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Would just like quick clarification on something.

For a development stack such as LAMP or XAMPP for a local server; does Apache require access over the firewall (e.g. port 80) if, for instance, some php code on the local server echoed data stored on a remote MySQL database (i.e. over the WAN)? I'm assuming yes.

4 Answers 4

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If I understand your question correctly, the script on your server is acting as an SQL client to the remote MySQL database. This would require your server to be able to access that server. So if there's a firewall between them, it needs to allow that access.

Edit for clarification However, the access that needs to be granted is only for the client to connect to the MySQL server, and for it to receive the responses once the session has been established. There is no reason to allow any other incoming traffic for this purpose.

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  • Windows doesn't actually specify whether the exception is inbound, outbound, or both. I assumed that it would be both; but it seems that the exception was exclusively in relation to inbound traffic.
    – Stumbler
    Jan 13, 2015 at 14:33
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I was incorrect. Apache does not require firewall exception for this to work. I verified this by removing software firewall exceptions for Apache HTTP Server.

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And my code was able to successfully echo results from remote MySQL database.

Whilst the respective ports must still be open, Apache Webserver does not itself require firewall access for this to work correctly.

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  • I completely misunderstood your question - it never occurred to me that you were actually wondering if you needed to open incoming access to port 80. As I wrote, you need to make sure that the machine on which the script runs does not have a firewall blocking the access to the SQL server.
    – Jenny D
    Jan 13, 2015 at 12:36
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Apache, MySQL, Firewalls (whatever software you're using), php, all work independently. They will all do what they are supposed to do with out the others. Apache does not make web request (http, mysql, https, etc).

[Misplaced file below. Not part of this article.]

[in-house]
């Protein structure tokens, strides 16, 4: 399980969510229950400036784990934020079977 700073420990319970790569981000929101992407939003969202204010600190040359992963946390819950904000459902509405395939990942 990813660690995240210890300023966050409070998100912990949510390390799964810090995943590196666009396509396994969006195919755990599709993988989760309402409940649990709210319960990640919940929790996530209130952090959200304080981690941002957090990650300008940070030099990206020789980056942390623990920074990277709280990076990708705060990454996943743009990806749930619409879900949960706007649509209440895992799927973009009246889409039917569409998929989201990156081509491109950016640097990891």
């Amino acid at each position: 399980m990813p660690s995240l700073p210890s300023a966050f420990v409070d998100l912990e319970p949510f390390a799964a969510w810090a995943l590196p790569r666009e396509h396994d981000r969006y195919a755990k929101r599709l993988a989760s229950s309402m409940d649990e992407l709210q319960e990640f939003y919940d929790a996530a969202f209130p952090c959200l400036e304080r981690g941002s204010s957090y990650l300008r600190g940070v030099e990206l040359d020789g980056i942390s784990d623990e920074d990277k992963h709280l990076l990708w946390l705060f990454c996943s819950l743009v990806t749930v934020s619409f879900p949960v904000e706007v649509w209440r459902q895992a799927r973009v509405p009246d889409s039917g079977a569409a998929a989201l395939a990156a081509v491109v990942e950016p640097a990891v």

So the question above perhaps would have been better phrased was not entirely clear. However the meaning was not obscured either.

Another point. "Windows Firewall" is kind like saying Tonka makes a big truck. It is not really a firewall (well not a decent one).

If there is any value do my response it is in the fact that walll these peices of software work independantly. Therefore, when there is a problem they should be tested indepenedantly.
A) Can I access some foreign database server (no php, no apache, no ...) If yes, can I access some foreign database using php (no apache, ...), If can I access some database using php and apache.

I assume you are using php - but if not - the same holds true for other client(s).

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If your local PHP code tries to access a remote database (on port 3306 most likely, not 80), you clearly need to open the firewall to allow that access.

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  • Well duh. Because obviously it is the web server that requires firewall access... even though the web server doesn't operate on port 3306... obviously. Since http is by default not blocked by software firewalls (else browsers would require specific permissions in order to work) the answer actually isn't 100% obvious. Now, I would assume that it is "yes", but I'm not completely, absolutely sure. But sure I could just guess, like you.
    – Stumbler
    Jan 13, 2015 at 10:03
  • @Duncan To most of the people frequenting Server Fault, it actually is obvious - like "do I need the door to that room to be unlocked in order for me to open it and pass through it" obvious. This is why the question was moved to Super User, which is a more appropriate site for this.
    – Jenny D
    Jan 13, 2015 at 10:46
  • @JennyD Ah! Because SuperUser is for dumdums. So the question wasn't downvoted for being a bad question, as such, but rather an idiotic one. Clearly it was so offensive to the amazing genius of the denizens of serverfault that it remaining there simply couldn't be tolerated as it lowered the tone. Normally I would just allow the firewall exception and be happy that the thing works; but I was hoping for a more nuanced answer than "of course it works, jackass."
    – Stumbler
    Jan 13, 2015 at 11:45
  • @JennyD No I take it back; you are both wrong. Set up virtual machine and removed firewall exceptions for Apache and it works totally fine. Thank you for wasting my time
    – Stumbler
    Jan 13, 2015 at 12:13
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    @Duncan Not for dumdums; for people who don't have the background in systems administrations. I don't say that I'm a dumdum for not having a deep knowledge of the engine of a train. And I'd say that by posting in the wrong place, you wasted both your time and ours - we simply did not understand how the question you were trying to ask even needed asking, so we answered what we thought you were asking. Again, I am saying nothing about your level of intelligence (or my own) - simply that we did not understand one another due to a difference in experience.
    – Jenny D
    Jan 13, 2015 at 12:39

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